James Scott Skinner lived from 5 August 1843 to 17 March 1927. He was a famous fiddle player and dancing master. The wider picture in Scotland at the time is set out in our Historical Timeline.
James Scott Skinner was born in Banchory where his father was a dancing master. His father died while James was still a baby, but from the age of seven he was given music lessons on the violin and cello by his brother Sandy. As a teenager he joined a travelling youth orchestra "Dr Mark's Little Men", spending the next six years rehearsing at their base in Manchester and touring with them throughout Britain. On 10 February 1858 the orchestra performed before Queen Victoria at Buckingham Palace. While in Manchester he also studied classical music performance and dancing.
Skinner returned to Scotland to try to establish himself as a dancing master in Aberdeenshire, literally in his father's footsteps. He also became involved in dance competitions. In 1862 he won a sword-dance competition in Ireland, and the following year he won a strathspey and reel competition in Inverness. His growing fame on Deeside caught the attention of Queen Victoria, and she hired him to teach dancing to the royal household at Balmoral. It is said that by 1868 he had 125 pupils there. He published a collection of his own musical compositions in the same year.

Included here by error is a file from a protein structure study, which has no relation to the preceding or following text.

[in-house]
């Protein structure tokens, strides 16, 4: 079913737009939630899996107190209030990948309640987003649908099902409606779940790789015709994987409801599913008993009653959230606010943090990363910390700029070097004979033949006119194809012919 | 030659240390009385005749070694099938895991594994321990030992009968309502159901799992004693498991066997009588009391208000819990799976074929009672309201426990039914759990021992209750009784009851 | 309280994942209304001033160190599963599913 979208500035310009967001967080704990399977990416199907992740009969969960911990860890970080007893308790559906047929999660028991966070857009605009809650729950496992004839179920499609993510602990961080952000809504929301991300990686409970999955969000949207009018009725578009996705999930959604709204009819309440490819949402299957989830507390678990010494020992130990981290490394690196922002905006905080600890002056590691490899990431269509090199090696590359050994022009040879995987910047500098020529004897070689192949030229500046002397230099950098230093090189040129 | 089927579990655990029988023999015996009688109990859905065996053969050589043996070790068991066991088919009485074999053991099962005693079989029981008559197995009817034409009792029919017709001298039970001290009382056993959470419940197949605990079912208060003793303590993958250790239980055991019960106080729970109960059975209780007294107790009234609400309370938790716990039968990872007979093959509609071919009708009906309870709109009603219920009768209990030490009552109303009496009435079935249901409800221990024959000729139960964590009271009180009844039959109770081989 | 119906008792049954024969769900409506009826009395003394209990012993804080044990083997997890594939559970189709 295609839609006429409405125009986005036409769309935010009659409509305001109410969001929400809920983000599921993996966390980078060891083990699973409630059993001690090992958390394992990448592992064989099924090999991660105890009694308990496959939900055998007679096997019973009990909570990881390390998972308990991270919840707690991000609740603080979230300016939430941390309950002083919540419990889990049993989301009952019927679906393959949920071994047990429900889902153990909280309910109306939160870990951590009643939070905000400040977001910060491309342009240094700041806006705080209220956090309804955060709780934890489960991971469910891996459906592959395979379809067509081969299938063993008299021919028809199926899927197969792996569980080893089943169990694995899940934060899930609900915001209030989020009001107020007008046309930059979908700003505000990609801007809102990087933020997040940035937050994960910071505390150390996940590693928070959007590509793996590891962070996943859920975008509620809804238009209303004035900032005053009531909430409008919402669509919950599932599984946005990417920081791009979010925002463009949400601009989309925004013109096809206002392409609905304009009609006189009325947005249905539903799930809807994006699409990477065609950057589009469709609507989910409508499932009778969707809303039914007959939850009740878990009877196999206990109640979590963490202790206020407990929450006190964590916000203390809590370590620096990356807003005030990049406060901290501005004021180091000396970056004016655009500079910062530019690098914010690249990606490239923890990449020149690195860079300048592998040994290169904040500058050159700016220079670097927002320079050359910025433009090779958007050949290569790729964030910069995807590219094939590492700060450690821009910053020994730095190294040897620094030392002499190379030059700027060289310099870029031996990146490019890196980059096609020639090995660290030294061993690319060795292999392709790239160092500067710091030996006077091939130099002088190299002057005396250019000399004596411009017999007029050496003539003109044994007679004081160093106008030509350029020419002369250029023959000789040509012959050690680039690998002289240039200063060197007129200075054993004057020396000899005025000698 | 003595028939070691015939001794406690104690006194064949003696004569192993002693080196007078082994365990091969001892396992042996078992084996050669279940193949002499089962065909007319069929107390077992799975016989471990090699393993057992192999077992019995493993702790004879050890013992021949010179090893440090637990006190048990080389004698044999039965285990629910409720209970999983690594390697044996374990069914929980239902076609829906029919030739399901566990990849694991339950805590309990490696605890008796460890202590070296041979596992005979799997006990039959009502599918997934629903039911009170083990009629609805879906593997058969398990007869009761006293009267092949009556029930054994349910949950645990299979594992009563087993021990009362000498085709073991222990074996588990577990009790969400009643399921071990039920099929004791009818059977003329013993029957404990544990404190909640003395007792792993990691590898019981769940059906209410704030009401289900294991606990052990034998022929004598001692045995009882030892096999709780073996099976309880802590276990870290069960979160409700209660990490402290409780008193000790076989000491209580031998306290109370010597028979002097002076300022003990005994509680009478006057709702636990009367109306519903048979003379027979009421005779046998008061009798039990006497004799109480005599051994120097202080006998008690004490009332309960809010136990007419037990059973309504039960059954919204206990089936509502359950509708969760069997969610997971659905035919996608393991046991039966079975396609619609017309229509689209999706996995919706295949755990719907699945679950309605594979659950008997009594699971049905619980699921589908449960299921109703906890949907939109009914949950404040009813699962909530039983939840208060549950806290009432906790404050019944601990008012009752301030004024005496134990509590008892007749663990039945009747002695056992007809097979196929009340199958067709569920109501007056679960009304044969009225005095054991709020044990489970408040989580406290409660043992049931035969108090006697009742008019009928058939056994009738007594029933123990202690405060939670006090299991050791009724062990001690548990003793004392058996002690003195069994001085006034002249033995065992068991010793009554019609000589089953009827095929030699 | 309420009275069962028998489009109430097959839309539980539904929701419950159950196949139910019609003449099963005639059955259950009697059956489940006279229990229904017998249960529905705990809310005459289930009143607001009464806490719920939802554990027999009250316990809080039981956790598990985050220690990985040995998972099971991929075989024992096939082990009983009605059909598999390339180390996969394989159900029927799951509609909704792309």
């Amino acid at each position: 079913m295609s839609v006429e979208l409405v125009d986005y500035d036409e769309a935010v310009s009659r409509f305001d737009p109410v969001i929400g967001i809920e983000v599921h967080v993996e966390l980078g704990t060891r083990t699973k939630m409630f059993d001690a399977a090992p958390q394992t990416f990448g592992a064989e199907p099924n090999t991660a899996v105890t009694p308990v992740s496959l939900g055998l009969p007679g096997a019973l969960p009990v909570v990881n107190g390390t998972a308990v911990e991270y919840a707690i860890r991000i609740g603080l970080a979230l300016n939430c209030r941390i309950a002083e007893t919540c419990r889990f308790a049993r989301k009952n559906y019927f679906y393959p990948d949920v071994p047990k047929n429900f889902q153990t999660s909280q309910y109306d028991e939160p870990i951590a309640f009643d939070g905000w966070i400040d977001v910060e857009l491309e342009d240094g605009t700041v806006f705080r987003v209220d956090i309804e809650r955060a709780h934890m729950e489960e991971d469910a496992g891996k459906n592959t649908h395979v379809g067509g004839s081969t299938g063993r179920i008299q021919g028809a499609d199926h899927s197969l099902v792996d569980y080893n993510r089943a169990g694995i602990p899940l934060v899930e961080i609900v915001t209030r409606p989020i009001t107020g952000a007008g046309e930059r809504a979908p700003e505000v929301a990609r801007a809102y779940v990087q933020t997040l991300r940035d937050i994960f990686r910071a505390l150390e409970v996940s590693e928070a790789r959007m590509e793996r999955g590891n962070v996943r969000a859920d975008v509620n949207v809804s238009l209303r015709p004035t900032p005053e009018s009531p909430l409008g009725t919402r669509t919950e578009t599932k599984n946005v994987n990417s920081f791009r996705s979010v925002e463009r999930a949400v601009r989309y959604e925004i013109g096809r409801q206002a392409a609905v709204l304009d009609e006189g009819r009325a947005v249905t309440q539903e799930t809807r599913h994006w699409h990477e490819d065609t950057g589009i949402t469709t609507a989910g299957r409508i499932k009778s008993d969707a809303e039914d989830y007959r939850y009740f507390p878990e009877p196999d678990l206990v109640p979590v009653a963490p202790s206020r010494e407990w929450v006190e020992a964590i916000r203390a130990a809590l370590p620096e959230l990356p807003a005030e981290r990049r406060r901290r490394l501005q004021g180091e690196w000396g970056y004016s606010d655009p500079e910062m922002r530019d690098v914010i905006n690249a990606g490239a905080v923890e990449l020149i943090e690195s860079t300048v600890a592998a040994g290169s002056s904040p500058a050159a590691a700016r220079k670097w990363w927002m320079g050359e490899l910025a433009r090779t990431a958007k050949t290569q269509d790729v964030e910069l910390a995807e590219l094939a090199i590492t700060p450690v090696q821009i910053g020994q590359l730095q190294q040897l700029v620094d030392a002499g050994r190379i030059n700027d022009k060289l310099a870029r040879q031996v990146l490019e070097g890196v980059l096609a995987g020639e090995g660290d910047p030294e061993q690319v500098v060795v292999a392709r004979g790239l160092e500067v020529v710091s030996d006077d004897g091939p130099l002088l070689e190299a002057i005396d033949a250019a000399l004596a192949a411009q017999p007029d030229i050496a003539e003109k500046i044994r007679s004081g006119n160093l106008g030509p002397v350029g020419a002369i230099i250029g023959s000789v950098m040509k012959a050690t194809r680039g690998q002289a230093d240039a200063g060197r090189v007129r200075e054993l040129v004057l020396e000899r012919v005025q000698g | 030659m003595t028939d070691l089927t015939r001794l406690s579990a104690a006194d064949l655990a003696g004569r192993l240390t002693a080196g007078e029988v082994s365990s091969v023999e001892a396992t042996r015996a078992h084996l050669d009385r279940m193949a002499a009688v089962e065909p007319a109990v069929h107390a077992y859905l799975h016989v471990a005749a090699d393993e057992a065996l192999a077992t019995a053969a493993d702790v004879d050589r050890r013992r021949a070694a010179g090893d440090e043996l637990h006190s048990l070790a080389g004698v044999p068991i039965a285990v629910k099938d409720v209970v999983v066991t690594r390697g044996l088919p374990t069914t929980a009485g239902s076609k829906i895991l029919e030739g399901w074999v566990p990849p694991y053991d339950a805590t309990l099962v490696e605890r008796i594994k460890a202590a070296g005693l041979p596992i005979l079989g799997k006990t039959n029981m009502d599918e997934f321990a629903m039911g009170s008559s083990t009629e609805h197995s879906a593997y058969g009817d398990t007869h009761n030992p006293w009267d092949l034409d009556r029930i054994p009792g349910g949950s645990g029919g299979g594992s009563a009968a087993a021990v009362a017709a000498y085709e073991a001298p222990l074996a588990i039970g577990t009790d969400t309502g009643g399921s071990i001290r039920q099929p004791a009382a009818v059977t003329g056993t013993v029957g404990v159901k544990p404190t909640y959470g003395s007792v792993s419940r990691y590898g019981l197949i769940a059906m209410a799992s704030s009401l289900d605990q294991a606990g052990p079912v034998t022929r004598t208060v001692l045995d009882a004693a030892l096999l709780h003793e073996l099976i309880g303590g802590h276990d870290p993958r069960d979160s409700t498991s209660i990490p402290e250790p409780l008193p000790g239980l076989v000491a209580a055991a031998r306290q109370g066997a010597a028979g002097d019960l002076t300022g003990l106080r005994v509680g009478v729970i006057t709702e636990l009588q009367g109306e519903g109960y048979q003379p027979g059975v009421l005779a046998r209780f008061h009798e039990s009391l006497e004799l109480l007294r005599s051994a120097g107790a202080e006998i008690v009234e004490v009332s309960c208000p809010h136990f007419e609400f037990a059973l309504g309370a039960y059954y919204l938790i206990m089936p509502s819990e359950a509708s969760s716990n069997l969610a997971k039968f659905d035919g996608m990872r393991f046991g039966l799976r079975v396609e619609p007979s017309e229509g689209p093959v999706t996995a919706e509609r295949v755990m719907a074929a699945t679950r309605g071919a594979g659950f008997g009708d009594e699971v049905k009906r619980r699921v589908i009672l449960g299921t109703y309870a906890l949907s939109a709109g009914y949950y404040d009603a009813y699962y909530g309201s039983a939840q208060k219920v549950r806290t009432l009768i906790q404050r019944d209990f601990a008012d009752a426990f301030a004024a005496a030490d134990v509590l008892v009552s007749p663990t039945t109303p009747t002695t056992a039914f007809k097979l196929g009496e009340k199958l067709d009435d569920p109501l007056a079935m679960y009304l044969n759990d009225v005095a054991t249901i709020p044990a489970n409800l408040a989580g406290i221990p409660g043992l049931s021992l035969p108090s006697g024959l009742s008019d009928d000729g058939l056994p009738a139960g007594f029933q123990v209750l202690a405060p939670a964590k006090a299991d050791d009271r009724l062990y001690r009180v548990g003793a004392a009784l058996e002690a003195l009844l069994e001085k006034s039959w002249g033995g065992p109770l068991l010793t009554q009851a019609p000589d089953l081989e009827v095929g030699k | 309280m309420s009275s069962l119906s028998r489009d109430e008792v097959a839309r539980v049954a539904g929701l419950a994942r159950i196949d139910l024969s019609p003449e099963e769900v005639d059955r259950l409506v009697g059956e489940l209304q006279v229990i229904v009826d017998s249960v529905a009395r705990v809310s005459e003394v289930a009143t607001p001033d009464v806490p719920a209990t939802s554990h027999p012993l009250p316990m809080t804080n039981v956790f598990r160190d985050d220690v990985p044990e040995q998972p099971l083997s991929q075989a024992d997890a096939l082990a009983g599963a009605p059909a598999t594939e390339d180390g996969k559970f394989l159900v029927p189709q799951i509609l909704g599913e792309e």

By 1870 Skinner was married and living in Elgin, where he taught dance and music, often accompanied by his stepdaughter on the piano. Skinner's wife died in 1883, and he went back on the road as a touring dance master and musician. In 1893 he toured the USA with Willie MacLennan, the celebrated bagpiper and dancer. On his return to Scotland he gave up dancing to concentrate on the fiddle. Skinner remarried in 1897, and two years later made his first cylinder recordings. Skinner and his second wife settled in Monikie in Angus. Money was apparently tight, and Skinner was developing a strong sense of his own genius: both reasons suggested for his wife "resigning" in 1909 and moving to Rhodesia.
Skinner responded by returning to the 1910 equivalent of the recording studio: and some of the recordings he made of traditional tunes and his own compositions at this time are still available on CD. He also toured widely, still topping the bill on a series of UK tours in 1925, when he was 74 years old. He died in 1927, having published 600 compositions and made 80 recordings.